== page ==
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MEDICATION AND OTHER ERRORS IN EMS

When we review charts and Occurrence Reports we find that there are many different types of errors made as we care for patients. Happily, errors do not happen every day and not all errors result in harm to the patient; but then you also have to wonder how many errors are made that we never catch? The most important thing to remember is that most errors are preventable.

Some common errors in EMS that have resulted in legal action across the nation are:
• Delays in patient care because of an inability to find the patient’s location
• Equipment that doesn’t work or a lack of knowledge on the provider’s part of how it works
• Medication errors
• Esophageal intubation
• Vehicle crashes
• AMA of a patient that is not competent

What can we do as EMS providers to prevent errors?
• Look at your map book and know traffic patterns for different times of the day. If you can’t find a location, call into dispatch early and get help.
• Occupy your downtime productively: Having nothing to do produces boredom or anticipation. Both boredom and anticipation are exhausting and exhaustion can lead to errors.
• Check your vehicle and all of your equipment before you start your shift: Is everything there? Does it work? Do you know how to use it? If you have questions on equipment, ask a supervisor, or the education department.
• Maintain your knowledge base and competency: Attend the monthly CE programs, subscribe to journals, research current trends on the internet and use your education money to attend conferences. Check your mailbox for updates and changes in protocols and equipment.
• Always use the five rights when giving a medication (right patient, right drug, right dose, right time, right route). Don’t rely on the fact that every medication container will always be in the same spot in your med box; look at the label and the strength EVERY time you give a medication. Verify patient medication allergies; check medication name on package; check medication name on container (syringe, vial, ampule, bottle); check/validate expiration dates; check total container quantity; draw the correct dosage and verify the drawn dosage. If you are uncertain about a drip calculation or a dosage calculation, have your partner check and verify your math. Don’t ever give a medication that someone else has drawn up.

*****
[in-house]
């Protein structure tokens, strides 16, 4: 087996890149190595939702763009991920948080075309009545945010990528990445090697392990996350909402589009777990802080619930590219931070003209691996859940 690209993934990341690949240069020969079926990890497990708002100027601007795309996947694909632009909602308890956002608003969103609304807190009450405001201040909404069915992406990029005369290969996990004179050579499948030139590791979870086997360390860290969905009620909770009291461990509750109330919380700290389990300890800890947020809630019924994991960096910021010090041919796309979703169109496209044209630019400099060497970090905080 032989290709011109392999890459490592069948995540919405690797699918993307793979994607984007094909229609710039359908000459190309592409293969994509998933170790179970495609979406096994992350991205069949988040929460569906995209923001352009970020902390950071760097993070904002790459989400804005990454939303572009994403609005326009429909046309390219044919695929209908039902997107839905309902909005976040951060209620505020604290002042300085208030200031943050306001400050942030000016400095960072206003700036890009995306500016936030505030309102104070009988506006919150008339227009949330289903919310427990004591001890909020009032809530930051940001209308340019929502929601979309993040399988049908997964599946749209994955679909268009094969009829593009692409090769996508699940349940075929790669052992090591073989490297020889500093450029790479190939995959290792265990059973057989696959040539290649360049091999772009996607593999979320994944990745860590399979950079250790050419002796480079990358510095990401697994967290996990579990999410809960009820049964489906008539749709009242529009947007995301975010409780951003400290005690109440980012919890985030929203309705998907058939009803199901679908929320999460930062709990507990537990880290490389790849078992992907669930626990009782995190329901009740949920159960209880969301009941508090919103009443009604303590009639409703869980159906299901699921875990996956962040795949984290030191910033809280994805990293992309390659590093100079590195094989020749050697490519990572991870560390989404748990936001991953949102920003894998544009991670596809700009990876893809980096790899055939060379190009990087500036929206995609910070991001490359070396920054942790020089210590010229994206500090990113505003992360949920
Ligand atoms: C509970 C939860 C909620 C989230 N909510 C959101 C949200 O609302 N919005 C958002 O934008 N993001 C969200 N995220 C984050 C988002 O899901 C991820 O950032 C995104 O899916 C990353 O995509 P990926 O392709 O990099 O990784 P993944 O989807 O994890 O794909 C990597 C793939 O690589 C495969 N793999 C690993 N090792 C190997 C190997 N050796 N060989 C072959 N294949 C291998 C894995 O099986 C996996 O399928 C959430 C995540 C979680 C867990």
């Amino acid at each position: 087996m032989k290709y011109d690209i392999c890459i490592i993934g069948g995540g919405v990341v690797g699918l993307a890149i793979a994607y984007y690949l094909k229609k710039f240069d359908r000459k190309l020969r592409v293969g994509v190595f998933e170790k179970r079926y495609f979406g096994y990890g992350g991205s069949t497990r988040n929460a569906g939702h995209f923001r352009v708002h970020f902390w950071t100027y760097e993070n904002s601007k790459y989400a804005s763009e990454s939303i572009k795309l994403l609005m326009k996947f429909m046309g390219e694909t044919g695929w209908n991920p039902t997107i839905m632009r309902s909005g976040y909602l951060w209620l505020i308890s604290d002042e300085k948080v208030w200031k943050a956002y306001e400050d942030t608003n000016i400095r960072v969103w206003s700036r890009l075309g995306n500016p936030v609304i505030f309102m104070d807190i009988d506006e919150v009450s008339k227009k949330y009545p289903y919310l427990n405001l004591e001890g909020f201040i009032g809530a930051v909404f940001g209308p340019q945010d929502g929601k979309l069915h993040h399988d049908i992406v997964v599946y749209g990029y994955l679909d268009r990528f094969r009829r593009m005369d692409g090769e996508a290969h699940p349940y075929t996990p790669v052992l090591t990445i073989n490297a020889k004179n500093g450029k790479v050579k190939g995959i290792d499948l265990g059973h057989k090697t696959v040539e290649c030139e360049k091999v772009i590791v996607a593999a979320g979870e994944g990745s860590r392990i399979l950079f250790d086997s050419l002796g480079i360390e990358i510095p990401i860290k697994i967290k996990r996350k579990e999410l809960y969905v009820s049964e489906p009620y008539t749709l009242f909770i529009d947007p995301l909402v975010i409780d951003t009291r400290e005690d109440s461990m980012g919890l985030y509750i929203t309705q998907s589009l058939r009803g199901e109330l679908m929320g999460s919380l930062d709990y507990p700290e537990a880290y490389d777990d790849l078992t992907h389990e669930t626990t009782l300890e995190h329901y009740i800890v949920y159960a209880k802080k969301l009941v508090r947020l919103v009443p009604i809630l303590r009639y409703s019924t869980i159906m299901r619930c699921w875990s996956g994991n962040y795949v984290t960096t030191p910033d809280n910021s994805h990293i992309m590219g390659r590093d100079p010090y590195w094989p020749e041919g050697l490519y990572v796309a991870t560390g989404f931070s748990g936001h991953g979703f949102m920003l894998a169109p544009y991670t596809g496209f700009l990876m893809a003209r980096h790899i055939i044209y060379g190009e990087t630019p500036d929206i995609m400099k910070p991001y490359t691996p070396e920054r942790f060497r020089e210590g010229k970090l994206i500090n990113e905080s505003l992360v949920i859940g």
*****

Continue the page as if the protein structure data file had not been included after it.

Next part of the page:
• Use multiple methods of confirming tube placement but ALWAYS rely on the best: ETCO2. Secure the tube well, continuously monitor the patient’s cardiac and SPO2 status and immobilize the patient so the patient doesn’t dislodge the tube. Frequently reassess your tube and patient and recheck tube placement after every patient move.
• Take care of yourself and your partner: Fatigue, hunger, thirst, illness, preoccupation and complacency can all lead to errors. It is your responsibility to know when you can no longer perform optimally.
• Document all of the aspects of competency and capability of the patient to make the decision to refuse care. This is one protocol you should know inside and out and never skimp on documentation. You want to document on each of the seven points in the protocol and if the patient refuses to sign or walks away, be sure you document that action. Before allowing any patient to sign AMA be sure you have checked for and documented any possible organic reason for his refusal or that would make him incompetent to sign AMA (hypoglycemia, intoxication, dementia, head injury, hypotension, etc.)
• Work as a team: Teamwork can decrease certain types of errors. Acting alone or without support can lead to patient care problems on a number or levels.
• Communication is key to making positive differences: Confirm medication orders, reaffirm protocols, and repeat information back to the patient to be sure it was heard correctly. If you are ever unsure of your treatment or want further advice with a patient, don’t hesitate to contact a base station physician.

Every error of any magnitude should be reported. Reporting an error immediately protects you and the organization. Sentinel events are errors that have a higher likelihood of causing harm to a patient, attracting media coverage, going on up the chain of command as a complaint, or ending in litigation against the organization and/or the care provider.

In the words of the African American poet, Nikki Giovanni, “Mistakes are a fact of life. It is the response to the error that counts.”

Diane Rolfs, MS RN

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